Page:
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Reviewing Oracle’s Cloud Ambitions Ahead of Its Upcoming Earnings Report

publication date: Jun 14, 2020
author/source: Callum Turcan

Image Shown: Oracle Corporation (ORCL) is seeking to take market share in the clouding computing space from Microsoft Corporation (MSFT) and Amazon Inc (AMZN). Image Source: Oracle Corporation – September 2019 Financial Analyst Meeting

By Callum Turcan

Oracle Corporation (ORCL) is included as a holding in our Dividend Growth Newsletter portfolio. We like the firm’s high quality cash flow profile as that lends support to its Dividend Safety rating, which sits at “GOOD,” and should its Dividend Cushion ratio of 2.7 tick up slightly, Oracle would be in a position to earn an “EXCELLENT” Dividend Safety rating. Shares of ORCL yield ~1.8% as of this writing, and Oracle’s Dividend Growth rating sits at “EXCELLENT” given its promising payout growth trajectory. Please note our Dividend Cushion ratio and Dividend Safety rating are forward-looking, and we model in strong double-digit per share payout growth through the mid-2020s, though the ongoing coronavirus (‘COVID-19’) pandemic may result in management being more cautious in the near-term.


Historically speaking, one of the hardest tasks Oracle faced was the shift away from an on-premise data application management hardware and services provider to one that is increasingly off-premise and cloud computing oriented. Over the past few fiscal years, Oracle has finally had some real success on this front.

Oracle Cloud Software-as-a-Service (‘SaaS’) and Infrastructure-as-a-Service (‘IaaS’) offerings (known collectively as Oracle Cloud Services) “provide a comprehensive and integrated stack of applications and infrastructure services delivered via a cloud-based deployment model” and Oracle Cloud Services offers “the software, hardware and services on a customer’s behalf in a cloud-based IT environment that Oracle deploys, upgrades, supports and manages for the customer.” Some customers prefer “hybrid deployments” which the company refers to as its Oracle Cloud at Customer offering. This combines on-premise and cloud computing options (such as customers that utilize Oracle Cloud at their own data center).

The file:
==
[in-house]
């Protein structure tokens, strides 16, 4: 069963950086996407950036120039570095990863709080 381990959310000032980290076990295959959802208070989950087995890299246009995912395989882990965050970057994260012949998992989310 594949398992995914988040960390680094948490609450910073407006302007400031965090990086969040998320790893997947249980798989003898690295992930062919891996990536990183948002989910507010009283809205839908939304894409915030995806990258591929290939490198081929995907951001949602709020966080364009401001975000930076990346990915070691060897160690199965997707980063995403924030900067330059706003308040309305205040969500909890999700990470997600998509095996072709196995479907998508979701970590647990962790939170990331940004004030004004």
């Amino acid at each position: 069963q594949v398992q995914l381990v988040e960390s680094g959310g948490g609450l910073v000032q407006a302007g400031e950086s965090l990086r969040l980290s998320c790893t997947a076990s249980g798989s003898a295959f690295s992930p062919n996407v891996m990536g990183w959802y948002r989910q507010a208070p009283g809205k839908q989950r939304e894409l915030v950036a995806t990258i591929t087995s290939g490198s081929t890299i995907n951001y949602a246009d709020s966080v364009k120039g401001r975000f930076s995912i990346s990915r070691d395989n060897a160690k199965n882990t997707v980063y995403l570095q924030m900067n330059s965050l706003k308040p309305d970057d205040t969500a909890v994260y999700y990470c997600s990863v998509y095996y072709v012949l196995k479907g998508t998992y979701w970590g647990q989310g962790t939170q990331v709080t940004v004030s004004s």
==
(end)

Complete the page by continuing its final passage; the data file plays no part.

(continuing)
For reference, Oracle’s SaaS offerings include “enterprise resource planning (ErP), human capital management (HCM), customer experience (CX), and supply chain management (SCM), among others.” The firm also offers “a number of cloud-based industry solutions to address specific customer needs within certain industries.” The goal is to provide cutting edge IT solutions and infrastructure to its clients that are cost effective, scalable, and flexible.

Pivoting to Oracle’s IaaS offerings, these are “designed to deliver platform, compute, storage and networking services, among others, that Oracle runs, manages, upgrades and supports on behalf of the customer.” Oracle also provides “big data and analytics solutions” to allow its clients “to gain new insights into their customers’ behaviors, to anticipate future demand more accurately, to align workforce deployment with business activity forecasts and to accelerate the pace of operations, among other benefits.” Data analytics is a major growth space.

Oracle also recently launched its Autonomous Database offering which “is an Oracle Cloud IaaS offering that utilizes Oracle’s Generation 2 Cloud infrastructure and is designed to deliver performance and scale with automated database operations and policy-driven optimization implemented with machine learning to lower labor costs and reduce human error for routine database administration tasks including maintenance, tuning, patching, security and backup, among others.” Management noted that revenues from the new offering were up 150% in the fiscal third quarter (appears to be on a year-over-year basis) during the firm’s fiscal third quarter conference call, though that was off of a low base. Going forward, success here would help juice Oracle’s growth trajectory.

Financial Review